Nonionic emulsifiers are fully covalent and do not exhibit any obvious tendency to ionization. They can therefore be combined with other nonionic surfactants and likewise either with anionic or cationic substances. The nonionic emulsifiers are likewise less receptive to the effect of electrolytes than the anionic surfactants. The solubility of an emulsifier is of utmost significance in the preparation of emulsifiable concentrates.
DE-A-10 2007 015757 discloses the use of polyvinylpyrrolidones as a stabilizer for emulsions.
It was an object of the present invention to find emulsifiers for the production of inverse emulsions, which exhibit improved efficacy and improved biodegradability compared to the prior art emulsifiers.
It has been found that, surprisingly, substituted pyrrolidonecarboxylic acids and salts thereof are excellent emulsifiers for inverse emulsions.
The invention therefore provides inverse emulsions comprising
a) a hydrophobic liquid as a continuous phase
b) water as a disperse phase, and
c) a compound of the formula (1)
R1 is a hydrocarbyl group having 6 to 30 carbon atoms or an R5—O—X— group
M is hydrogen, alkali metal, alkaline earth metal or an ammonium group
R5 is a hydrocarbyl group having 6 to 30 carbon atoms
X is C2-C6-alkylene or a poly(oxyalkylene) group of the formula
l is a number from 1 to 50,
m, n are independent of l and are each independently a number from 0 to 50,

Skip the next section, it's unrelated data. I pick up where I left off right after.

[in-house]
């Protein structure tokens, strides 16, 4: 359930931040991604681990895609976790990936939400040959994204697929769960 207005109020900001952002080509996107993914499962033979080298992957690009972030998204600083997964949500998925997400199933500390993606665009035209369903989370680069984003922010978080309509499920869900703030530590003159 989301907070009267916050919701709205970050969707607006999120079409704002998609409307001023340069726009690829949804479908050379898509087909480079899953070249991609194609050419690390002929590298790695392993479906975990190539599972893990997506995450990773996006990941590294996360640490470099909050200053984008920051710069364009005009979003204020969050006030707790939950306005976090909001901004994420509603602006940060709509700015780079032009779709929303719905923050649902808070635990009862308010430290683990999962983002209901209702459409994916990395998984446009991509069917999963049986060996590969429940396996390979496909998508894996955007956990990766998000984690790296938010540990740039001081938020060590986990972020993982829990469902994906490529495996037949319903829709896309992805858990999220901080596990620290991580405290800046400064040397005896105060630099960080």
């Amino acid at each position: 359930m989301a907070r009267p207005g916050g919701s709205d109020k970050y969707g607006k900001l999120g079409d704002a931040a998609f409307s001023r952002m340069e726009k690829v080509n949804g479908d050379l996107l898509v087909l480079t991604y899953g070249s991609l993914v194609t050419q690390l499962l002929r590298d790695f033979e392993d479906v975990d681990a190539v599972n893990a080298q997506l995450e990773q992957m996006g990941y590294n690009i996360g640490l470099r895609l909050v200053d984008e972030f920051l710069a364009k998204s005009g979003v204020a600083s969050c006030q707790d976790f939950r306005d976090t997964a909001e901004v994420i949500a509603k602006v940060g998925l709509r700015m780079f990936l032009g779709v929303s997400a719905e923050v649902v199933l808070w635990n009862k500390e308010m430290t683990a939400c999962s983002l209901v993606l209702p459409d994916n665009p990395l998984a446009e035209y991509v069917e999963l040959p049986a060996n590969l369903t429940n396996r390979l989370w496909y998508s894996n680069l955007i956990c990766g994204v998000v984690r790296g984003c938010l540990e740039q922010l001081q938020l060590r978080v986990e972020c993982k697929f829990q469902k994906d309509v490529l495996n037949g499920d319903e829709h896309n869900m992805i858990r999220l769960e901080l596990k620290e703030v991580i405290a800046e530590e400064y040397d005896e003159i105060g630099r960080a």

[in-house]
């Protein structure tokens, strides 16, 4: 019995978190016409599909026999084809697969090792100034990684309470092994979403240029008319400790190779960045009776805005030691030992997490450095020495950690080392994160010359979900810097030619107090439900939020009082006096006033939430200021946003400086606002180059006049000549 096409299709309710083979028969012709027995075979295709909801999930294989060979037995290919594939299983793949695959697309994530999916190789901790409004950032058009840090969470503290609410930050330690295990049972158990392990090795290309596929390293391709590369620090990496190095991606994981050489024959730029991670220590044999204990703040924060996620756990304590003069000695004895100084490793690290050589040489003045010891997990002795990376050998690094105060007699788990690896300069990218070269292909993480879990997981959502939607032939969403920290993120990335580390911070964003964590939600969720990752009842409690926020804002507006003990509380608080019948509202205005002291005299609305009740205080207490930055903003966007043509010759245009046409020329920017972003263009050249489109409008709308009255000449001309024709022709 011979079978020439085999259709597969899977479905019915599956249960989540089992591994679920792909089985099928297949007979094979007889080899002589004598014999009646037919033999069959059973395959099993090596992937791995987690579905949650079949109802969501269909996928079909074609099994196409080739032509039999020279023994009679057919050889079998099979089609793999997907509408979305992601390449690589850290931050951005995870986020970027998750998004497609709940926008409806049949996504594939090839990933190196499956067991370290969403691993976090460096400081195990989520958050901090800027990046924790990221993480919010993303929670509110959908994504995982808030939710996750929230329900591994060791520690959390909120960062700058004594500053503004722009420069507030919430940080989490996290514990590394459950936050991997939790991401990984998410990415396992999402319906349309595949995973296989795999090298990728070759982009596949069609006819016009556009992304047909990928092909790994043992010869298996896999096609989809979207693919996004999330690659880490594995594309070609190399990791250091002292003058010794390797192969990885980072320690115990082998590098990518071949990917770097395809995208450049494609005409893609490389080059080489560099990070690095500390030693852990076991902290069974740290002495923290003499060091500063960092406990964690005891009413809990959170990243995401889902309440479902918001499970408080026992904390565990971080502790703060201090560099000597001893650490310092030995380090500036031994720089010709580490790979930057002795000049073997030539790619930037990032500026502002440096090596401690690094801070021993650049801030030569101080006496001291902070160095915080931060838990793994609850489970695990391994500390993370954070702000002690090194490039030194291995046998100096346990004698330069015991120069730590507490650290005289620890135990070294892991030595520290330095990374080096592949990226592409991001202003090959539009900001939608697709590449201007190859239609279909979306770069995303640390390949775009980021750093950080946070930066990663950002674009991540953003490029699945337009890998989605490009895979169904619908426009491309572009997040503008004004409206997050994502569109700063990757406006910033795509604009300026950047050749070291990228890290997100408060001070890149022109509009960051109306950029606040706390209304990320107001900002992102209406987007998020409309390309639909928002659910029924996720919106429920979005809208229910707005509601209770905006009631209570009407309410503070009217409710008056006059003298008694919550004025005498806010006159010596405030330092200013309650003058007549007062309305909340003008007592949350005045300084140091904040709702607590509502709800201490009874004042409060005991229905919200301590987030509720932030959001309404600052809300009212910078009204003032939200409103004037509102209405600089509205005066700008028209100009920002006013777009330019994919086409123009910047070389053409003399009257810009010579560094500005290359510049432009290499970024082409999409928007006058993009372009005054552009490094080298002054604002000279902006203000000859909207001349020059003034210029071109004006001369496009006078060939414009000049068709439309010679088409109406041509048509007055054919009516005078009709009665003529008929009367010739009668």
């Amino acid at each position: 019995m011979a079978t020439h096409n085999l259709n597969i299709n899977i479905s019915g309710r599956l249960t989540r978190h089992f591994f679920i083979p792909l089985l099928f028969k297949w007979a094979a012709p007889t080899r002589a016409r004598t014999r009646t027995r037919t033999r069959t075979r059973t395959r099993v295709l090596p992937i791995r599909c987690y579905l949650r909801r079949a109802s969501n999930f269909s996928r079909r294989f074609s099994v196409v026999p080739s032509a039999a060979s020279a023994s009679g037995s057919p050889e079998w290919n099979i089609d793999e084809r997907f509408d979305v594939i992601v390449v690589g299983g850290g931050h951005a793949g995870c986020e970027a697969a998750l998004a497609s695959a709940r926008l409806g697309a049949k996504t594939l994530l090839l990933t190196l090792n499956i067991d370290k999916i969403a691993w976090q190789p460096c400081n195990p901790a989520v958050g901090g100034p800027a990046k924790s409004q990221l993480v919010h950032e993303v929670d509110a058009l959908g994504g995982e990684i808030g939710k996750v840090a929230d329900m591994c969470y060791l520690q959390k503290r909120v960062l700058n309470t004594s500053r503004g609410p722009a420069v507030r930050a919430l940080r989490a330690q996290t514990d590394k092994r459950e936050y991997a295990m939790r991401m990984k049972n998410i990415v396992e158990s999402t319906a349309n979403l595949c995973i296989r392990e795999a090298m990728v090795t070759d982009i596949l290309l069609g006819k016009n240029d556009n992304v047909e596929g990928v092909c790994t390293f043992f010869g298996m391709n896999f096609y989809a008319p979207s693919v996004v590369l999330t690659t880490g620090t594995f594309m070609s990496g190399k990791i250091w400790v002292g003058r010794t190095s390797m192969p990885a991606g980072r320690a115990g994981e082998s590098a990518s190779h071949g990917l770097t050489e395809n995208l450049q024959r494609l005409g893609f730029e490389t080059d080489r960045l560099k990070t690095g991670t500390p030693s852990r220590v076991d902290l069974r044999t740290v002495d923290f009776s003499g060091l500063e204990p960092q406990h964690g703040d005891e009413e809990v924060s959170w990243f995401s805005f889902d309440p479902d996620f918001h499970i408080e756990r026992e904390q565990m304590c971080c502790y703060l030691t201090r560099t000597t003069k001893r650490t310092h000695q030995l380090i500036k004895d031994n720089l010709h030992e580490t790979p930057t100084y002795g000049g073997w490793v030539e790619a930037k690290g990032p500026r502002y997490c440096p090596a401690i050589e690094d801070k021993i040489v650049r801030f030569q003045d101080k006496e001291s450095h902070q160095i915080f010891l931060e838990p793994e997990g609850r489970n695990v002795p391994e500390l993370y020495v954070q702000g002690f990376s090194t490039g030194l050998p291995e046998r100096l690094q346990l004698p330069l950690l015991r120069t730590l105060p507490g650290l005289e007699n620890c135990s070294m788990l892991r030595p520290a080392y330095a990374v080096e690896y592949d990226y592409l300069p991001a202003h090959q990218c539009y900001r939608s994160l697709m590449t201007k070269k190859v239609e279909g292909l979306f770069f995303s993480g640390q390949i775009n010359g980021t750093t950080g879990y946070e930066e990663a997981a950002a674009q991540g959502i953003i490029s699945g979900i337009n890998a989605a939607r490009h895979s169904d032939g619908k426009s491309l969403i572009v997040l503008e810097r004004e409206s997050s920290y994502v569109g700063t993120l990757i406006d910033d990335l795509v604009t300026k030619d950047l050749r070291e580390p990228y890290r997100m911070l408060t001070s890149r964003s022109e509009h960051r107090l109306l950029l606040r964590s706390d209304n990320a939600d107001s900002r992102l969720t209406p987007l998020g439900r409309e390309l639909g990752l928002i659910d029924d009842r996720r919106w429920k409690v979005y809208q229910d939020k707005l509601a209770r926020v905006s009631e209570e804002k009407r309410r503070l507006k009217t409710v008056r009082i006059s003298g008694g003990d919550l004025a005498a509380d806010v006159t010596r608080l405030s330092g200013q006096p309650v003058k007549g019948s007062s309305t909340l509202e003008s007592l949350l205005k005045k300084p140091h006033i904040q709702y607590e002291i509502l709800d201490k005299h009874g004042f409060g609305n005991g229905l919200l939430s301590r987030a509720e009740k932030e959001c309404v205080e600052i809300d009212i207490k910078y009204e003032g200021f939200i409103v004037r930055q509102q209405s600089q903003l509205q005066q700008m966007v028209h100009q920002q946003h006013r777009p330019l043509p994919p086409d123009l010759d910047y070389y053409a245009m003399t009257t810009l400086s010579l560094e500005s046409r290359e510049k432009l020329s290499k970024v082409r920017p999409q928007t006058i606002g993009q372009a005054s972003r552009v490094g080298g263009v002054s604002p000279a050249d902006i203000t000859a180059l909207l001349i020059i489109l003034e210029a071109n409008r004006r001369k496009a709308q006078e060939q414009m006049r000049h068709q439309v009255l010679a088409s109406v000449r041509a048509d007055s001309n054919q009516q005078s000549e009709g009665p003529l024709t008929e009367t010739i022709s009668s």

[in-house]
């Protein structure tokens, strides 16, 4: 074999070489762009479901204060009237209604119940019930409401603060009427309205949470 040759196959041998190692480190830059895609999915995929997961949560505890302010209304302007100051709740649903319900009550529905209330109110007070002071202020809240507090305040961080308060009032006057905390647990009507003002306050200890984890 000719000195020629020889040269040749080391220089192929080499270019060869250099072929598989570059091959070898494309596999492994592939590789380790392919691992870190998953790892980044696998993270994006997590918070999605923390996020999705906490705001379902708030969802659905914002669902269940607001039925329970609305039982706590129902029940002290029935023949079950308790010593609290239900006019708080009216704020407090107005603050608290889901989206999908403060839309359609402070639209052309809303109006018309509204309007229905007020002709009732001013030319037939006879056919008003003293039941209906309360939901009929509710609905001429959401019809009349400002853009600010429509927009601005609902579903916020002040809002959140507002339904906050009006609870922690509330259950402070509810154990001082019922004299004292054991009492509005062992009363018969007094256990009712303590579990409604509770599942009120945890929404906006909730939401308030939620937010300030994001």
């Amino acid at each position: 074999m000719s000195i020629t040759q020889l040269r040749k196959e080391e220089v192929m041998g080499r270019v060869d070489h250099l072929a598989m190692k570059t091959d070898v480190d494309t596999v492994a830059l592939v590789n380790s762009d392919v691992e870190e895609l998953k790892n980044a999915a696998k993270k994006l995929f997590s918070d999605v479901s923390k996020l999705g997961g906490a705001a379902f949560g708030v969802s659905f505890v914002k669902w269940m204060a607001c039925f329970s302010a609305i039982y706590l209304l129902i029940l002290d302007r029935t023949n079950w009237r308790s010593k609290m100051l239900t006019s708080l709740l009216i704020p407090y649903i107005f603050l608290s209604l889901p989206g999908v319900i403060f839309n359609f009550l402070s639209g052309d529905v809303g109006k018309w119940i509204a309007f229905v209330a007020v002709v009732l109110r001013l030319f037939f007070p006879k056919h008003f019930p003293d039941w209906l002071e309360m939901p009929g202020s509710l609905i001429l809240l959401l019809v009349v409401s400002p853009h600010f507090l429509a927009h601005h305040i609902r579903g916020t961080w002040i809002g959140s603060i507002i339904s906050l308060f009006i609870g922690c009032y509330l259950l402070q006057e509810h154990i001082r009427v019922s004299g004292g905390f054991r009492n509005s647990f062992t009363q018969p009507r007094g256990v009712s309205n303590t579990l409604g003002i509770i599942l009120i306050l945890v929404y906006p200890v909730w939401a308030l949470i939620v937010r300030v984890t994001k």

R2, R3, R4 are each independently hydrogen, CH3 or CH2CH3
Y is C2-C6-alkylene.
The invention further provides a process for producing an inverse emulsion, by adding a compound of the formula (1) to a mixture of a hydrophobic liquid and water.
The invention further provides for the use of a compound of the formula (1) as an emulsifier in inverse emulsions which comprise a hydrophobic liquid as a continuous phase and water as a disperse phase.
The compound of the formula (1) is also referred to hereinafter as inventive emulsifier.
In one embodiment, R1 is a hydrocarbyl group, in which case R1 does not contain any heteroatoms. R1 is preferably C8-C30-alkyl, C8-C30-alkenyl, C6-C30-aryl or C7-C30-alkylaryl. More preferably, R1 is a linear or branched C8-C24-alkyl or alkenyl chain, e.g. n- or isooctyl, n- or isononyl, or isodecyl, undecyl, dodecyl, tetradecyl, hexadecyl, octadecyl, eicosyl or longer radicals. Particular preference is given to cocoyl and oleyl radicals, R1 may likewise be a C6-C30-aryl radical which is mono- or polycyclic and which may bear substituents, especially alkyl and/or alkenyl radicals. Additionally preferably, R1 is a linear or branched, aliphatic C12-C24 hydrocarbyl radical having one or more double bonds.
R6 is preferably C5-C30-alkyl, C8-C30-alkenyl, C6-C30-aryl or C7-C30-alkylaryl. More preferably, R5 is a linear or branched C8-C24-alkyl or alkenyl chain, e.g. n- or isooctyl, n- or isononyl, n- or isodecyl, undecyl, tetradecyl, hexadecyl, octadecyl, eicosyl or longer radicals. Particular preference is given to cocoyl and oleyl radicals. R5 may likewise be a C6-C30-aryl radical which is mono- or polycyclic and which may bear substituents, especially alkyl and/or alkenyl radicals. Additionally preferably, R6 is a linear or branched, aliphatic C12-C24 hydrocarbyl radical having one or more double bonds.
X and Y are preferably each a group of the formula —(CHR16)k— in which R16 is H, CH3 or CH2CH3 and k is a number from 2 to 6. R16 is preferably H. k is preferably a number from 2 to 4. More preferably, —(CHR18)k— represents groups of the formulae —CH2—CH2—, —CH2—CH(CH3)—, —(CH2)3— or —CH2—CH(CH2CH3)—, R16 may have the same definition in all —(CH2R16)— units, or different definitions.
l is preferably a number from 2 to 10.
m is preferably a number from 1 to 10. In a further preferred embodiment, m is zero, 1, 2 or 3